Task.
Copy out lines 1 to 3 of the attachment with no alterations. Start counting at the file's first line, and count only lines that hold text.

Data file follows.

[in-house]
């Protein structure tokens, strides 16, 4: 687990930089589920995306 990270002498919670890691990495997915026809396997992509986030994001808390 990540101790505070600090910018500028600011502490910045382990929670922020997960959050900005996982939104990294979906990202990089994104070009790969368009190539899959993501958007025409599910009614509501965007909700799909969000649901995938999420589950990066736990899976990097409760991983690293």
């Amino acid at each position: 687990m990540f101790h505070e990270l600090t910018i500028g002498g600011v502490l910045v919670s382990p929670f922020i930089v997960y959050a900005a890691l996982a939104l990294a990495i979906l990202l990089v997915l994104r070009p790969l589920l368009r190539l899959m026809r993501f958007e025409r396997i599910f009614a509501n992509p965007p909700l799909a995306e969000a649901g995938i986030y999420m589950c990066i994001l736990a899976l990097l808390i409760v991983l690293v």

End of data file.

[in-house]
């Protein structure tokens, strides 16, 4: 687990930089589920995306 990270002498919670890691990495997915026809396997992509986030994001808390 990540101790505070600090910018500028600011502490910045382990929670922020997960959050900005996982939104990294979906990202990089994104070009790969368009190539899959993501958007025409599910009614509501965007909700799909969000649901995938999420589950990066736990899976990097409760991983690293």
């Amino acid at each position: 687990m990540f101790h505070e990270l600090t910018i500028g002498g600011v502490l910045v919670s382990p929670f922020i930089v997960y959050a900005a890691l996982a939104l990294a990495i979906l990202l990089v997915l994104r070009p790969l589920l368009r190539l899959m026809r993501f958007e025409r396997i599910f009614a509501n992509p965007p909700l799909a995306e969000a649901g995938i986030y999420m589950c990066i994001l736990a899976l990097l808390i409760v991983l690293v």